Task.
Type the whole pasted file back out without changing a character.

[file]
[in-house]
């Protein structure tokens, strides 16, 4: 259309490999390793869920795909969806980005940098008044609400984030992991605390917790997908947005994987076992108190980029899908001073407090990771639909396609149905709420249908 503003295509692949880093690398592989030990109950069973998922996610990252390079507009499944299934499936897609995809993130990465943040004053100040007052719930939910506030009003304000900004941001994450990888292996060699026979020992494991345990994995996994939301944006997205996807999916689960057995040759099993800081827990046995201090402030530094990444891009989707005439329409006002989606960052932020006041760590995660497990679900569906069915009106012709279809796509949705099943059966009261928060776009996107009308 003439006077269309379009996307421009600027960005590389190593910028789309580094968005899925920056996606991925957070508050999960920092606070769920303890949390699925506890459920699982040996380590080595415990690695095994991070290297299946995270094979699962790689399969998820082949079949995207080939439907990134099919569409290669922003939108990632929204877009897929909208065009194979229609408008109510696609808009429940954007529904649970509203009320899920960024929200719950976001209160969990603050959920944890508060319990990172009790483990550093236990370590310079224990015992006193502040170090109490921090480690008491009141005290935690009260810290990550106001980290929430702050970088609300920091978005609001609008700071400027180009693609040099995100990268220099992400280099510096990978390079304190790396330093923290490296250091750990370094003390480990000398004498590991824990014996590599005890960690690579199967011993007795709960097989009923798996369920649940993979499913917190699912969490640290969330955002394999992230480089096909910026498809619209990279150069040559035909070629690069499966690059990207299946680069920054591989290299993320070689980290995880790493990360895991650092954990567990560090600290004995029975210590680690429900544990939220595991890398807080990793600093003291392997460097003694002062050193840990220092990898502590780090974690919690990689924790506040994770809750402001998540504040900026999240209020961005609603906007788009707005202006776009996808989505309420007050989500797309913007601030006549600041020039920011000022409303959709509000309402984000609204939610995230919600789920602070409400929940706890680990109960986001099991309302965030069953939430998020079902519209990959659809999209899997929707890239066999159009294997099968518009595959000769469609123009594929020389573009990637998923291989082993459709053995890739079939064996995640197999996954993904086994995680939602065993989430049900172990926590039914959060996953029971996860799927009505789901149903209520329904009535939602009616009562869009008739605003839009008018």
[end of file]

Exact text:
[in-house]
């Protein structure tokens, strides 16, 4: 259309490999390793869920795909969806980005940098008044609400984030992991605390917790997908947005994987076992108190980029899908001073407090990771639909396609149905709420249908 503003295509692949880093690398592989030990109950069973998922996610990252390079507009499944299934499936897609995809993130990465943040004053100040007052719930939910506030009003304000900004941001994450990888292996060699026979020992494991345990994995996994939301944006997205996807999916689960057995040759099993800081827990046995201090402030530094990444891009989707005439329409006002989606960052932020006041760590995660497990679900569906069915009106012709279809796509949705099943059966009261928060776009996107009308 003439006077269309379009996307421009600027960005590389190593910028789309580094968005899925920056996606991925957070508050999960920092606070769920303890949390699925506890459920699982040996380590080595415990690695095994991070290297299946995270094979699962790689399969998820082949079949995207080939439907990134099919569409290669922003939108990632929204877009897929909208065009194979229609408008109510696609808009429940954007529904649970509203009320899920960024929200719950976001209160969990603050959920944890508060319990990172009790483990550093236990370590310079224990015992006193502040170090109490921090480690008491009141005290935690009260810290990550106001980290929430702050970088609300920091978005609001609008700071400027180009693609040099995100990268220099992400280099510096990978390079304190790396330093923290490296250091750990370094003390480990000398004498590991824990014996590599005890960690690579199967011993007795709960097989009923798996369920649940993979499913917190699912969490640290969330955002394999992230480089096909910026498809619209990279150069040559035909070629690069499966690059990207299946680069920054591989290299993320070689980290995880790493990360895991650092954990567990560090600290004995029975210590680690429900544990939220595991890398807080990793600093003291392997460097003694002062050193840990220092990898502590780090974690919690990689924790506040994770809750402001998540504040900026999240209020961005609603906007788009707005202006776009996808989505309420007050989500797309913007601030006549600041020039920011000022409303959709509000309402984000609204939610995230919600789920602070409400929940706890680990109960986001099991309302965030069953939430998020079902519209990959659809999209899997929707890239066999159009294997099968518009595959000769469609123009594929020389573009990637998923291989082993459709053995890739079939064996995640197999996954993904086994995680939602065993989430049900172990926590039914959060996953029971996860799927009505789901149903209520329904009535939602009616009562869009008739605003839009008018």